Winehouse’s story is, like so many others, one of tragedy; an amazing talent whose mental illness proved too difficult for her to overcome. While her death at the age of 27 was a tremendous loss for Amy’s family and saddened millions of people around the globe, her legacy is helping young women have a future free from drugs and alcohol.


Amy’s Place

Addiction treatment saves lives by giving people tools and coping skills for living life on life’s terms. The majority of individuals who make the courageous decision to take steps in breaking the cycle of addiction are introduced to a spiritual program of recovery, typically the 12 Steps. Those who go through treatment are in a position to continue their efforts outside of rehab, although many people struggle to avoid triggers and keep cravings at bay in their first year after discharge. Due to that reality, counselors encourage clients to utilize intensive outpatient programs (IOP), sober living homes, or some other form of transitive care.

The longer people stay involved with centers of recovery, the more equipped they are to handle the hurdles of life that can precipitate relapse. In an effort to prevent young women from following in Amy’s tragic footsteps, the Amy Winehouse Foundation created Amy’s Place, iNews reports. The center opened in 2016 for young women under 30 who have experienced addiction; Amy’s Place is the only recovery center in the UK committed solely to young women recovering from addiction. The eponymous recovery house helps young women transition from treatment to everyday life. Clients can come and go as they please but have to do specific activities, groups, and volunteer. Some of the young women in the program have been there for around a year, and they can stay as long as two years.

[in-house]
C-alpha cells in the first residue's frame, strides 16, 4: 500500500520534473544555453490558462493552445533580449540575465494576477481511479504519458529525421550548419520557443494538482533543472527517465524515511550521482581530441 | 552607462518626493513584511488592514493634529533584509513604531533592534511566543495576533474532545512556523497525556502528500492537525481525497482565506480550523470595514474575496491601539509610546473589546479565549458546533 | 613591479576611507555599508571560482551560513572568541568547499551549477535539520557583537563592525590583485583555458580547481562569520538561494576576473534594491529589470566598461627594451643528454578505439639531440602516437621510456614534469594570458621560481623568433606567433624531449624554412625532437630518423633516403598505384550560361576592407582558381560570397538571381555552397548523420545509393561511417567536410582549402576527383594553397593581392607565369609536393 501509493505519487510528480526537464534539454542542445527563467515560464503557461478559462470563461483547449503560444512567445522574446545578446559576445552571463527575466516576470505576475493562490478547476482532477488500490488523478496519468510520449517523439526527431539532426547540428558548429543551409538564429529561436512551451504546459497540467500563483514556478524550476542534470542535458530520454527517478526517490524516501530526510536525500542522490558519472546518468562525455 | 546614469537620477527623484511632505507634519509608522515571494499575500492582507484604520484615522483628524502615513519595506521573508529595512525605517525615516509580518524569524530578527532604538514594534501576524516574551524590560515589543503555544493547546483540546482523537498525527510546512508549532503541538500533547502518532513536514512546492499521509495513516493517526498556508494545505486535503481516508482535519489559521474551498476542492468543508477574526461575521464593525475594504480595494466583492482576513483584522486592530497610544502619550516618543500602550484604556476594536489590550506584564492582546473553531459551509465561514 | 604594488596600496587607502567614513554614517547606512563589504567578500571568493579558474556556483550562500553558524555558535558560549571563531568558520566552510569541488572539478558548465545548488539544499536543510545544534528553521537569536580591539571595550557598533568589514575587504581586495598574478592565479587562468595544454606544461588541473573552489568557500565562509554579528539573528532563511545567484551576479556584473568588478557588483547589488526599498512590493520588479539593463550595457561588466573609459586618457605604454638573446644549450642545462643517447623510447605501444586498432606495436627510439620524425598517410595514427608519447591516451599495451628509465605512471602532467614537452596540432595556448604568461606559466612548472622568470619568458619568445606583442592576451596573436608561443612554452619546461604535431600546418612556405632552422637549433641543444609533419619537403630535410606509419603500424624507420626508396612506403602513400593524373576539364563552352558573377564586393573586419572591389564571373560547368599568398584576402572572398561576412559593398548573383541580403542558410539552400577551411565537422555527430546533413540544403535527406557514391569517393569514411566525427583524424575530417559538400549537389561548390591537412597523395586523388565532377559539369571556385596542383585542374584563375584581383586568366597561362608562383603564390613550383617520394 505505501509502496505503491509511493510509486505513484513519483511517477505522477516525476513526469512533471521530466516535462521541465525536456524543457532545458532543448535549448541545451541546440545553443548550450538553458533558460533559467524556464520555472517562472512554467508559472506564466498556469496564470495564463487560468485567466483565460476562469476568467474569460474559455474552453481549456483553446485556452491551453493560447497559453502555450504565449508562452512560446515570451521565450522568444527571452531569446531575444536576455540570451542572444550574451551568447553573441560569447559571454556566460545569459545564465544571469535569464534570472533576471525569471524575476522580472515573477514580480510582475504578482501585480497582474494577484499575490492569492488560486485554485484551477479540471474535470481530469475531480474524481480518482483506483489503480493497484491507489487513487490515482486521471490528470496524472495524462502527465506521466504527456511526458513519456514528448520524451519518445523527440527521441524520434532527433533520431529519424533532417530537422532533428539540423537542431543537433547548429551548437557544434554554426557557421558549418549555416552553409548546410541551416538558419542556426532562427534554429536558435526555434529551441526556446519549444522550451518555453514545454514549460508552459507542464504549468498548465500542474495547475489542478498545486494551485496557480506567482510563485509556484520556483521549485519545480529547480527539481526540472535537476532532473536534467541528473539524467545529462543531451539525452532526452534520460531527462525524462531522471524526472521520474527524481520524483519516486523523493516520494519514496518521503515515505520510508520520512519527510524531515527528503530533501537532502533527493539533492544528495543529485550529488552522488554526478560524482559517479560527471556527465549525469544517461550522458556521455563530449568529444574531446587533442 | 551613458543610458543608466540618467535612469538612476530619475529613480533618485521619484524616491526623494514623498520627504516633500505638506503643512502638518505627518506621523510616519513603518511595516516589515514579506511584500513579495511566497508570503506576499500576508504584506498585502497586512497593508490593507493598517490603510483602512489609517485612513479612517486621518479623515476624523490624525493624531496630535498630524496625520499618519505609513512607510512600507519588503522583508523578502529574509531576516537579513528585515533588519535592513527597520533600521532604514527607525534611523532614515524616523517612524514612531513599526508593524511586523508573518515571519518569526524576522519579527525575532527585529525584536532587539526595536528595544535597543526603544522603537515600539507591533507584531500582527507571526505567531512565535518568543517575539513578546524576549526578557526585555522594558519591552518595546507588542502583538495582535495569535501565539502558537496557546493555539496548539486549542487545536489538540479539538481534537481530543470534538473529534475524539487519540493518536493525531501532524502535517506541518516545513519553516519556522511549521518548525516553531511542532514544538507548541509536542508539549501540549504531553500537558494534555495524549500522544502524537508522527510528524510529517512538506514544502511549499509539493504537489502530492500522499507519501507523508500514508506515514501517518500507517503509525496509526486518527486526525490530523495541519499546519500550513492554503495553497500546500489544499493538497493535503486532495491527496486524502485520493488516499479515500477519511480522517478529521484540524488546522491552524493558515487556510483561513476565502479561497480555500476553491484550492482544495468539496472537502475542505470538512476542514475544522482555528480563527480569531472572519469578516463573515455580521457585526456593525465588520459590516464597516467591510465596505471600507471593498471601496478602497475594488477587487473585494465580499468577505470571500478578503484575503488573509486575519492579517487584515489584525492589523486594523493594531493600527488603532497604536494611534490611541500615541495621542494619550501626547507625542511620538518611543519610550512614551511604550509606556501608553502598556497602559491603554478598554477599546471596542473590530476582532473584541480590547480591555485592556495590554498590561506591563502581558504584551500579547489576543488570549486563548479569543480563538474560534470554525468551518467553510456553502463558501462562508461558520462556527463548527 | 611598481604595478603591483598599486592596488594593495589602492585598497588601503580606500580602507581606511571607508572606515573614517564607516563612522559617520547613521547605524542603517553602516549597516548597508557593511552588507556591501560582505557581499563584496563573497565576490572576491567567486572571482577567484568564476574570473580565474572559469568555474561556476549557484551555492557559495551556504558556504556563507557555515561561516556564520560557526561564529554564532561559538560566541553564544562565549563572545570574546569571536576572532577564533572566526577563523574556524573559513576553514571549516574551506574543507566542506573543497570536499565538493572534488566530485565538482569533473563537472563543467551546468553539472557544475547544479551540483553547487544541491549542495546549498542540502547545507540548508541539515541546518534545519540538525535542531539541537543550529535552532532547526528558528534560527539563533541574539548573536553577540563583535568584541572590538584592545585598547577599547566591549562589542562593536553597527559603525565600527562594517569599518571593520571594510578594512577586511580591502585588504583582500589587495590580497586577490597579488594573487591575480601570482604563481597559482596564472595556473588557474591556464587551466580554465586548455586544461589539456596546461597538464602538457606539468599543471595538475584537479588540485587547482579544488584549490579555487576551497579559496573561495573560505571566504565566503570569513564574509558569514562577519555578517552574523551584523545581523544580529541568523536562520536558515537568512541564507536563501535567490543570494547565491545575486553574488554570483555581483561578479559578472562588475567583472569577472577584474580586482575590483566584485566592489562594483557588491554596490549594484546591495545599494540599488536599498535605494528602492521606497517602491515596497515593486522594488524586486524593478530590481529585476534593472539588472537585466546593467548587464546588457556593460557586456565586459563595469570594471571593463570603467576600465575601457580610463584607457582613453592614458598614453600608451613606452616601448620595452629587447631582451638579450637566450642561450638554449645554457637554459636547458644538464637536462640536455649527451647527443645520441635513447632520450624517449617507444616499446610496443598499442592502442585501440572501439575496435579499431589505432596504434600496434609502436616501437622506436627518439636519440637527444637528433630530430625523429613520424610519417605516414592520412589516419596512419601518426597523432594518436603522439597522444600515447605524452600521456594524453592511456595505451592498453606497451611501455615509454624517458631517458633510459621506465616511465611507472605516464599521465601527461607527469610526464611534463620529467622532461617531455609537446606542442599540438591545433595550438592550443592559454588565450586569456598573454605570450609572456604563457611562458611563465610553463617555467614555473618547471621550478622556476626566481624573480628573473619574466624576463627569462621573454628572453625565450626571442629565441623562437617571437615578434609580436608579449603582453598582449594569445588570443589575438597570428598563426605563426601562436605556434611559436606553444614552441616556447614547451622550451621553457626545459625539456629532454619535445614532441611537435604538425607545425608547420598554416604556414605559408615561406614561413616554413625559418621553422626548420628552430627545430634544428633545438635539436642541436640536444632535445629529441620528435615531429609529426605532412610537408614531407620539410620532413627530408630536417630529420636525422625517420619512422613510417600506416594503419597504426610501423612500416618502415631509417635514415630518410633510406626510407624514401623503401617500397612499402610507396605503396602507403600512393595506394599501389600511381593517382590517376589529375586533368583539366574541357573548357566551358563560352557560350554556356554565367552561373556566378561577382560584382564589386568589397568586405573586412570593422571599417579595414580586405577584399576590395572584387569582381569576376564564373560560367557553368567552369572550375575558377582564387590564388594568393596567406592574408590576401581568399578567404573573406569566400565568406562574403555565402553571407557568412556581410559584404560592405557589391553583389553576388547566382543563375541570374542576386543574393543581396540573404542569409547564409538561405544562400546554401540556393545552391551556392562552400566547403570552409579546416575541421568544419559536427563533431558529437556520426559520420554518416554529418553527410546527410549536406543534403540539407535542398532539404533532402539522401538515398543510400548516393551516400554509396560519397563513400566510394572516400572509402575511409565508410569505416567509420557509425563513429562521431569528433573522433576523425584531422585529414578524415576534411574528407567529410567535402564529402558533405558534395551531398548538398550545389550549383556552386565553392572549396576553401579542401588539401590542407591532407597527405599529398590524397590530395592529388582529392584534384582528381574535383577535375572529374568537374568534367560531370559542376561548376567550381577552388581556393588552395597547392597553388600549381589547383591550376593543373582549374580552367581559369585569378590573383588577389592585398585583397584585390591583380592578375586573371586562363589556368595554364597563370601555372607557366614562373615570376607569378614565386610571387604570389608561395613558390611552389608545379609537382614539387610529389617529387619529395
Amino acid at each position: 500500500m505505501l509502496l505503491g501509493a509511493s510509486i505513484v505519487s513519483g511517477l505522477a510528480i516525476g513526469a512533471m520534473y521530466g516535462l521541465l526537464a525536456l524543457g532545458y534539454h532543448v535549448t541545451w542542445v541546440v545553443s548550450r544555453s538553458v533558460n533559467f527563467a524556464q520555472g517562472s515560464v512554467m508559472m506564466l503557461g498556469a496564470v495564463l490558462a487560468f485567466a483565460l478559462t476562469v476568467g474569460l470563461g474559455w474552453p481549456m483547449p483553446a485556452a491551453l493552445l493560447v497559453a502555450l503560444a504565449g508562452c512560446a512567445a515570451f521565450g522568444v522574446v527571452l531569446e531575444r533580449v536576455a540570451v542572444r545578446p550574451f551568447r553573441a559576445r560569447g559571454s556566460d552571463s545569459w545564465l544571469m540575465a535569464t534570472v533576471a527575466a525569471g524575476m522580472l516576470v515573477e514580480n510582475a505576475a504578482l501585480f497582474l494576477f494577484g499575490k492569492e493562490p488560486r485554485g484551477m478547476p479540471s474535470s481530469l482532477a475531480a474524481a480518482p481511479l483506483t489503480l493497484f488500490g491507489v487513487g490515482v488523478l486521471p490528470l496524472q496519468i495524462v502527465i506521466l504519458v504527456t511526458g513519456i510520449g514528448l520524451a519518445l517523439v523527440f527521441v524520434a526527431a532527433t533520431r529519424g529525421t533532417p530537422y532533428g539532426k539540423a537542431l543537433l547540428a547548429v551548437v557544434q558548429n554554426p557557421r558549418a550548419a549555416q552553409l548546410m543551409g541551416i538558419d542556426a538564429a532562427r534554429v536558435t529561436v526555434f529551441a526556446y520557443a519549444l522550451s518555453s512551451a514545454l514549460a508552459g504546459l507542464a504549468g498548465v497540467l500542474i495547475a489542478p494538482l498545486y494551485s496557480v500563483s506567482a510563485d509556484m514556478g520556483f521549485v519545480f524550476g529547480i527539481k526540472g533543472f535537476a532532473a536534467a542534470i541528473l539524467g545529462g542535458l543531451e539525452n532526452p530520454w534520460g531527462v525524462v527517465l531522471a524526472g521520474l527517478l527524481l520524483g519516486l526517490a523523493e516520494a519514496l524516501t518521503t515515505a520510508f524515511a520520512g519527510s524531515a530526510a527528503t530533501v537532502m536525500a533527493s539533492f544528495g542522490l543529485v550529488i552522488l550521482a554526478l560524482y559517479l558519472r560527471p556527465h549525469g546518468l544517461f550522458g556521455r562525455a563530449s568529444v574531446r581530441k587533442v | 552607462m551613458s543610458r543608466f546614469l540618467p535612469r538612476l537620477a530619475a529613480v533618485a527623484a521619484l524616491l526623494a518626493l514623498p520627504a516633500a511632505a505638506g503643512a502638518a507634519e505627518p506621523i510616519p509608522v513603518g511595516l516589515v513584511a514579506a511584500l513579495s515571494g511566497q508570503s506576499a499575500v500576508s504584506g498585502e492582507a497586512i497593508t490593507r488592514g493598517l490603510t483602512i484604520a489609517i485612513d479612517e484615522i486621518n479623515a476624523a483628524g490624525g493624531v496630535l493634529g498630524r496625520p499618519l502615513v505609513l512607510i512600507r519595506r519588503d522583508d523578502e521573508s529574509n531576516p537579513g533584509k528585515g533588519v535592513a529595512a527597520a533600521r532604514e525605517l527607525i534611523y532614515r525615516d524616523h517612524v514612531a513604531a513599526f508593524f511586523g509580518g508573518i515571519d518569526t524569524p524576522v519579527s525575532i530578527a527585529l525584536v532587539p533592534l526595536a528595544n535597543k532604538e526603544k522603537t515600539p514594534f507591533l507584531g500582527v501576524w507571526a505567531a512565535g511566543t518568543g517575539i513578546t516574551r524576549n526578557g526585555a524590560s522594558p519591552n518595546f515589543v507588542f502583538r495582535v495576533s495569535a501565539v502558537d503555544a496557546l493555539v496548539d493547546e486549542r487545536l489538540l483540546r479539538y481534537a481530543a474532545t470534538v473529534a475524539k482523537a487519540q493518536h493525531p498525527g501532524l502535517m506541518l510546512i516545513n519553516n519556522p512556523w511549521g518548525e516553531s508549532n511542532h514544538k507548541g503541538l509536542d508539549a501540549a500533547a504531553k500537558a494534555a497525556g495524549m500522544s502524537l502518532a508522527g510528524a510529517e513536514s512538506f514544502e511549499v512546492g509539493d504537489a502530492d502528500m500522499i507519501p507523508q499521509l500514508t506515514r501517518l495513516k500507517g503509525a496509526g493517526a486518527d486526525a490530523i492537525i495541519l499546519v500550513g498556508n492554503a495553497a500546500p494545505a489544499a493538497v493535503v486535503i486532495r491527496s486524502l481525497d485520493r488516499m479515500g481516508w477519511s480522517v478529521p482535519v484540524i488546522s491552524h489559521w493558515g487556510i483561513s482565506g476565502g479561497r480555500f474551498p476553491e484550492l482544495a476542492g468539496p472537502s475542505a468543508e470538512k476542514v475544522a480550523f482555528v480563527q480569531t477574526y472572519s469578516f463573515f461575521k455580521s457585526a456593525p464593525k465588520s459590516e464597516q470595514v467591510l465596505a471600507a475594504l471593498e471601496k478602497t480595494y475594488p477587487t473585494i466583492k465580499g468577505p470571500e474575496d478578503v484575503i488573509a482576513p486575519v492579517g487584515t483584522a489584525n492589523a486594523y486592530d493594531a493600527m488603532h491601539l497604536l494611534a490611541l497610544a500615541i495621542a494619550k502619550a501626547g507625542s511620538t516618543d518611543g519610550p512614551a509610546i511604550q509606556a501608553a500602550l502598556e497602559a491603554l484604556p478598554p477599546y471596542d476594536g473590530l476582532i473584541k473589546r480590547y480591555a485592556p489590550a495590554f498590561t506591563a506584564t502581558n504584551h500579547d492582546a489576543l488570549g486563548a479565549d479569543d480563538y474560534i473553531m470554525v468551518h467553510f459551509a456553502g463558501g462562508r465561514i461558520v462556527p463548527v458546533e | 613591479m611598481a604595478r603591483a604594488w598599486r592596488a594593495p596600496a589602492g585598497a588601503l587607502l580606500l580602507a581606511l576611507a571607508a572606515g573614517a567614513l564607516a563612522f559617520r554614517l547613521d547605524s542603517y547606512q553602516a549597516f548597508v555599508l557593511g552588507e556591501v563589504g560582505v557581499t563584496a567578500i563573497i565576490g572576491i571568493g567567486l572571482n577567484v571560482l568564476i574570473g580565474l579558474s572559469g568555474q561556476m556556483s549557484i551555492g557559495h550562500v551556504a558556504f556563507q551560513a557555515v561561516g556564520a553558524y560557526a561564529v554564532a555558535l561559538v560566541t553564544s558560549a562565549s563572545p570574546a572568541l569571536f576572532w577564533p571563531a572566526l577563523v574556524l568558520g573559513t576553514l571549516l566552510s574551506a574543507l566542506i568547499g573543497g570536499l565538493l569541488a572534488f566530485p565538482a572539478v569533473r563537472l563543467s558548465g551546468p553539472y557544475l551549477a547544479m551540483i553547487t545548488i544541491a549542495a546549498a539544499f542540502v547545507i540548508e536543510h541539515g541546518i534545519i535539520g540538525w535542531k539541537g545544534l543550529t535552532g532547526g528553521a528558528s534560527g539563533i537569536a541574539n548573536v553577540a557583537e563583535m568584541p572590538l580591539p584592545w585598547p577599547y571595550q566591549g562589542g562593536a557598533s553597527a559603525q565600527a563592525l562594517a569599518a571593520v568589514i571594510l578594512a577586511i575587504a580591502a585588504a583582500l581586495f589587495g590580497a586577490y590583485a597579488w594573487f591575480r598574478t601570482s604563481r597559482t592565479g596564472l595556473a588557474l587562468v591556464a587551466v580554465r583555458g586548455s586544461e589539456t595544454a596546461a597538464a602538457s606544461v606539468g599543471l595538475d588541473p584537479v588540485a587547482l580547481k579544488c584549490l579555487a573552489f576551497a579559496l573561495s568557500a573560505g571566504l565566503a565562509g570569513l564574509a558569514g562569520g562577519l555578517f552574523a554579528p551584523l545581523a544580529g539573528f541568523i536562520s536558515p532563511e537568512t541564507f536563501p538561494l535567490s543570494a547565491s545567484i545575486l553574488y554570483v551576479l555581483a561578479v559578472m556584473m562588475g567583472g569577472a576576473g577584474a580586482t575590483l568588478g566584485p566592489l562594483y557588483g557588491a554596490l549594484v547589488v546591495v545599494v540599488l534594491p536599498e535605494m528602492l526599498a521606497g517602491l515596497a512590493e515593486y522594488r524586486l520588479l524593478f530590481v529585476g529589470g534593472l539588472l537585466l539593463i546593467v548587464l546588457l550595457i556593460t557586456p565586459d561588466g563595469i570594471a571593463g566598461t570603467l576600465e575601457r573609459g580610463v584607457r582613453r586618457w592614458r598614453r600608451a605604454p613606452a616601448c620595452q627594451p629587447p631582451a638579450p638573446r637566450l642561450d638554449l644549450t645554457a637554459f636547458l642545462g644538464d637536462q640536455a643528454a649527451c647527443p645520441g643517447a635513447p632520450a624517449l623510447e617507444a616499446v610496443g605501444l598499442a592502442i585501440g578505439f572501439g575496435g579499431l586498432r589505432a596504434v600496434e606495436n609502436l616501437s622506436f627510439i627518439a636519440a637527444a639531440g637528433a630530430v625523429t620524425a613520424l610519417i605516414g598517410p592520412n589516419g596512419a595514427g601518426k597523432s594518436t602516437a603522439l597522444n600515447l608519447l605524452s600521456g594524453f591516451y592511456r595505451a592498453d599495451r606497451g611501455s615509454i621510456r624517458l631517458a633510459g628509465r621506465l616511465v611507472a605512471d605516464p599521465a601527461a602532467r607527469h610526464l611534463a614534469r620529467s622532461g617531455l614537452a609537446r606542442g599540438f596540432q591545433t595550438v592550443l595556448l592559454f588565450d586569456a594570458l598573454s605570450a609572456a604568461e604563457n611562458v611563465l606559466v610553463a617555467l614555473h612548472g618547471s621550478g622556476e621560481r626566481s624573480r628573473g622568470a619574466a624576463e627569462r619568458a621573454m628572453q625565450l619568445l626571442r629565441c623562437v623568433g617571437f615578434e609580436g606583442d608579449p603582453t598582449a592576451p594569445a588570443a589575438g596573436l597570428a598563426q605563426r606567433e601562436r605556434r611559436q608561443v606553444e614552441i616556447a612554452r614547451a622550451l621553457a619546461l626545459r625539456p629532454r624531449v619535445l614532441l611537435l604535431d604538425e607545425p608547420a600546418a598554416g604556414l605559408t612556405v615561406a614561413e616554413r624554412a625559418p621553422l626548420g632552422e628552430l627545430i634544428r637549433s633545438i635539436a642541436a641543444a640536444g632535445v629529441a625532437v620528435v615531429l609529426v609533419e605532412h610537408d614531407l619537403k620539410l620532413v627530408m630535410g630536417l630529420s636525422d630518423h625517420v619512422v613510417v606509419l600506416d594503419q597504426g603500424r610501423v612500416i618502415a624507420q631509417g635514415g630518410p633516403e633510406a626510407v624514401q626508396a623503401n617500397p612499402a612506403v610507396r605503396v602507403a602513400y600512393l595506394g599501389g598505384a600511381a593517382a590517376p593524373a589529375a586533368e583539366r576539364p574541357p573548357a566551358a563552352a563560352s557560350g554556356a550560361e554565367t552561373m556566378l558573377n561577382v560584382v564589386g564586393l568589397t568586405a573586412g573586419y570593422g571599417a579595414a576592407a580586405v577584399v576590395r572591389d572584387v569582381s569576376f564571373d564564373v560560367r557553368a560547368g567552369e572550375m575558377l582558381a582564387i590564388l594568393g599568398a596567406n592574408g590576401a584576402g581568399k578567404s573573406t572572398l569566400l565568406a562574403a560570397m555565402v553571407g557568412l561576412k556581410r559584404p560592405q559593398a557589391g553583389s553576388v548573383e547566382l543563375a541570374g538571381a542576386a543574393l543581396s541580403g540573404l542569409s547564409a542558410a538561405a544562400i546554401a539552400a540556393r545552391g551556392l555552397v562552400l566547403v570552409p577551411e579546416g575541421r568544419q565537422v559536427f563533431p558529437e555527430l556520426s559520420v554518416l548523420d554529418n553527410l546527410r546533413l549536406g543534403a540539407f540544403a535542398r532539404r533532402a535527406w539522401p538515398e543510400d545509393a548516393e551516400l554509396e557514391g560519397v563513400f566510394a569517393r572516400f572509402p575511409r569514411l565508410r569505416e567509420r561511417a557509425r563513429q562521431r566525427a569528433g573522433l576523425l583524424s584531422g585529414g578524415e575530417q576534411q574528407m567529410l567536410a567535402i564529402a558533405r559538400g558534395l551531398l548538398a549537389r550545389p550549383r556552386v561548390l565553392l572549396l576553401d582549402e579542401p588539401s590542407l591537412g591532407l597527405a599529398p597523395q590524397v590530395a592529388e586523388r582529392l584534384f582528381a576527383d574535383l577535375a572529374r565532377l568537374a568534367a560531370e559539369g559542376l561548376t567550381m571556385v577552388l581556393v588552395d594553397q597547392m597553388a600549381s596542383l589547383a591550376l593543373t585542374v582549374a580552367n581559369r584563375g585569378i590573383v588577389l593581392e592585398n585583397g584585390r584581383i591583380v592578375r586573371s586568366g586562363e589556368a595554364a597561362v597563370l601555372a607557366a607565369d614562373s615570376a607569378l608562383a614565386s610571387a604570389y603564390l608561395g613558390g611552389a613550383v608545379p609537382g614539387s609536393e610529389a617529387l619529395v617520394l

Addiction Treatment

If you are a young woman in the grips of alcohol or substance use disorder, please contact Hope By the Sea. We can assist you in learning how to live a life in recovery, one day at a time. We will give you the tools for coping with the obstacles of life, without drugs and alcohol.